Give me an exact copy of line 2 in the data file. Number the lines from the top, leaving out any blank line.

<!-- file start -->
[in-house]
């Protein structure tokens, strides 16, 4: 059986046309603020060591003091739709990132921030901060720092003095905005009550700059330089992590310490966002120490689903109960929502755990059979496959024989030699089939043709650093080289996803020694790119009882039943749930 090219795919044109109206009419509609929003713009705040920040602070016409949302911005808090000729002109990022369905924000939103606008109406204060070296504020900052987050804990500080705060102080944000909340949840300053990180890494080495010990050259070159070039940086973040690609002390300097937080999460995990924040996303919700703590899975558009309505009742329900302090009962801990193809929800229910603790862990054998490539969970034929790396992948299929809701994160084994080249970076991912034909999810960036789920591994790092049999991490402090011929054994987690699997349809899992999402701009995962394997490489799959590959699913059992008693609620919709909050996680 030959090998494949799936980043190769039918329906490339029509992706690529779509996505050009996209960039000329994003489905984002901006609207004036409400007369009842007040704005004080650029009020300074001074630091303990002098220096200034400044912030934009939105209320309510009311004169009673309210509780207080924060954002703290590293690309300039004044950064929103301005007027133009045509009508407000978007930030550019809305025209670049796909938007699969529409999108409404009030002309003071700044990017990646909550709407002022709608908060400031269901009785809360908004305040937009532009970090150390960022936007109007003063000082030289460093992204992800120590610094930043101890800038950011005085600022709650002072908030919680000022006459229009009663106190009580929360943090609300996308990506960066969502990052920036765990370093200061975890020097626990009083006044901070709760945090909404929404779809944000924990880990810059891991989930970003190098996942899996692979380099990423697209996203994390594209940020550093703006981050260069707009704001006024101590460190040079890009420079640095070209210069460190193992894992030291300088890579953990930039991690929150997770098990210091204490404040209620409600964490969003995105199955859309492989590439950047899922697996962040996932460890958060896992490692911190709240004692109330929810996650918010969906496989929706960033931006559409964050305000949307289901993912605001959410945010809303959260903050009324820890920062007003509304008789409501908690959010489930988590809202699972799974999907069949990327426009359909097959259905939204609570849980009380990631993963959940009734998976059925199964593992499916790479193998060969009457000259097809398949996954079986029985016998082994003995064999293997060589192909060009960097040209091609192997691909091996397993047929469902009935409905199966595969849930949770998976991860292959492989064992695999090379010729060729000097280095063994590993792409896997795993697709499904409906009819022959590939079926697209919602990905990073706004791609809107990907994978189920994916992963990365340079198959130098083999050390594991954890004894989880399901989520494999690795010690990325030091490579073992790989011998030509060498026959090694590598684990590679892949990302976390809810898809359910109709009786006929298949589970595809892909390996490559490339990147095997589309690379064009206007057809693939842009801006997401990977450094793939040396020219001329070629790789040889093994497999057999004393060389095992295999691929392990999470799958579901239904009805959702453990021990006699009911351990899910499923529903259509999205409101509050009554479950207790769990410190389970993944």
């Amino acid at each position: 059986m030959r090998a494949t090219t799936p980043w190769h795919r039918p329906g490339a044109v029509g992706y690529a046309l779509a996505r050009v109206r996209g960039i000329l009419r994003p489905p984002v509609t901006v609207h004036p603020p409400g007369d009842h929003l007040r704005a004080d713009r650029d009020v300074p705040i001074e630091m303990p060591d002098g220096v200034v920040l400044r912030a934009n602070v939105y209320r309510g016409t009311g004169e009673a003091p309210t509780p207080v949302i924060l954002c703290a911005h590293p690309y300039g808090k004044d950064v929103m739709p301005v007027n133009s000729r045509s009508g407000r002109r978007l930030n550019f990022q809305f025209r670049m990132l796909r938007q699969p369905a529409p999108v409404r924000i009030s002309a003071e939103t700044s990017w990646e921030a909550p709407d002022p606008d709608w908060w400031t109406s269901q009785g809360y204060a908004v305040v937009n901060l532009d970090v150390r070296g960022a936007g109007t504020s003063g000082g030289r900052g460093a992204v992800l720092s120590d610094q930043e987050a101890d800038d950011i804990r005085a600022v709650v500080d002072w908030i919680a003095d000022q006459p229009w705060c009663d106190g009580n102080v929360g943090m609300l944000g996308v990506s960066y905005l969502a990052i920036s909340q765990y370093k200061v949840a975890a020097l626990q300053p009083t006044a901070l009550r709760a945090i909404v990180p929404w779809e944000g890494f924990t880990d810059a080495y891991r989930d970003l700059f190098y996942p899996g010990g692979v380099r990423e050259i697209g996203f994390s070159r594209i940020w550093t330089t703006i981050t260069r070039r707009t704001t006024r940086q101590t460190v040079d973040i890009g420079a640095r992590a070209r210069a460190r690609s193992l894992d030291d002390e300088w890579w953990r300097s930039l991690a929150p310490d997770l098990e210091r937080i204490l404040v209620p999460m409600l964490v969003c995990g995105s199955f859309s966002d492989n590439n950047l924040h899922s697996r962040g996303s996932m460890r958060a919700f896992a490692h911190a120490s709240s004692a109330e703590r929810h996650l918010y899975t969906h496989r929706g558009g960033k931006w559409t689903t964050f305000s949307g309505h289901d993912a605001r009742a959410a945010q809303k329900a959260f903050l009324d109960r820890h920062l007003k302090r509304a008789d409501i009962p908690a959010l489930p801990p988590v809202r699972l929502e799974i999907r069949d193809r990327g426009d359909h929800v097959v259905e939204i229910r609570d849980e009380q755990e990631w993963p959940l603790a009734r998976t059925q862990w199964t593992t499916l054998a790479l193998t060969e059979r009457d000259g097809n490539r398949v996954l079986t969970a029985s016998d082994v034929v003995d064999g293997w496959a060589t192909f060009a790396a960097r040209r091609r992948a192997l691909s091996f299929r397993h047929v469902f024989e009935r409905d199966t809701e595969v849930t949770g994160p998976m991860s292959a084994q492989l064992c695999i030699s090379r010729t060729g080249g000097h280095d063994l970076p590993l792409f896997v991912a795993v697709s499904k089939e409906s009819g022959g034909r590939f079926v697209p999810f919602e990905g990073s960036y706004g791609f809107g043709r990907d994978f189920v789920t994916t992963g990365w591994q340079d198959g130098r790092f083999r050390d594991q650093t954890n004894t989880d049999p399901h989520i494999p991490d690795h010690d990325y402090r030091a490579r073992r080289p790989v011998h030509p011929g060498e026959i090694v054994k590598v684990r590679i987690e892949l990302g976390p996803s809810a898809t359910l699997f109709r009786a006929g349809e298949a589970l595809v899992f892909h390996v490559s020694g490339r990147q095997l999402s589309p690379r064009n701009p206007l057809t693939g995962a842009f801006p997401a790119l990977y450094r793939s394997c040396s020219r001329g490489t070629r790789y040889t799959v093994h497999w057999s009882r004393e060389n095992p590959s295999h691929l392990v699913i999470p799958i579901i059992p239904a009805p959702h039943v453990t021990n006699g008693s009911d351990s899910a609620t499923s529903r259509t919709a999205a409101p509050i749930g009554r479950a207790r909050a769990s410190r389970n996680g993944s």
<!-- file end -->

């Protein structure tokens, strides 16, 4: 059986046309603020060591003091739709990132921030901060720092003095905005009550700059330089992590310490966002120490689903109960929502755990059979496959024989030699089939043709650093080289996803020694790119009882039943749930 090219795919044109109206009419509609929003713009705040920040602070016409949302911005808090000729002109990022369905924000939103606008109406204060070296504020900052987050804990500080705060102080944000909340949840300053990180890494080495010990050259070159070039940086973040690609002390300097937080999460995990924040996303919700703590899975558009309505009742329900302090009962801990193809929800229910603790862990054998490539969970034929790396992948299929809701994160084994080249970076991912034909999810960036789920591994790092049999991490402090011929054994987690699997349809899992999402701009995962394997490489799959590959699913059992008693609620919709909050996680 030959090998494949799936980043190769039918329906490339029509992706690529779509996505050009996209960039000329994003489905984002901006609207004036409400007369009842007040704005004080650029009020300074001074630091303990002098220096200034400044912030934009939105209320309510009311004169009673309210509780207080924060954002703290590293690309300039004044950064929103301005007027133009045509009508407000978007930030550019809305025209670049796909938007699969529409999108409404009030002309003071700044990017990646909550709407002022709608908060400031269901009785809360908004305040937009532009970090150390960022936007109007003063000082030289460093992204992800120590610094930043101890800038950011005085600022709650002072908030919680000022006459229009009663106190009580929360943090609300996308990506960066969502990052920036765990370093200061975890020097626990009083006044901070709760945090909404929404779809944000924990880990810059891991989930970003190098996942899996692979380099990423697209996203994390594209940020550093703006981050260069707009704001006024101590460190040079890009420079640095070209210069460190193992894992030291300088890579953990930039991690929150997770098990210091204490404040209620409600964490969003995105199955859309492989590439950047899922697996962040996932460890958060896992490692911190709240004692109330929810996650918010969906496989929706960033931006559409964050305000949307289901993912605001959410945010809303959260903050009324820890920062007003509304008789409501908690959010489930988590809202699972799974999907069949990327426009359909097959259905939204609570849980009380990631993963959940009734998976059925199964593992499916790479193998060969009457000259097809398949996954079986029985016998082994003995064999293997060589192909060009960097040209091609192997691909091996397993047929469902009935409905199966595969849930949770998976991860292959492989064992695999090379010729060729000097280095063994590993792409896997795993697709499904409906009819022959590939079926697209919602990905990073706004791609809107990907994978189920994916992963990365340079198959130098083999050390594991954890004894989880399901989520494999690795010690990325030091490579073992790989011998030509060498026959090694590598684990590679892949990302976390809810898809359910109709009786006929298949589970595809892909390996490559490339990147095997589309690379064009206007057809693939842009801006997401990977450094793939040396020219001329070629790789040889093994497999057999004393060389095992295999691929392990999470799958579901239904009805959702453990021990006699009911351990899910499923529903259509999205409101509050009554479950207790769990410190389970993944």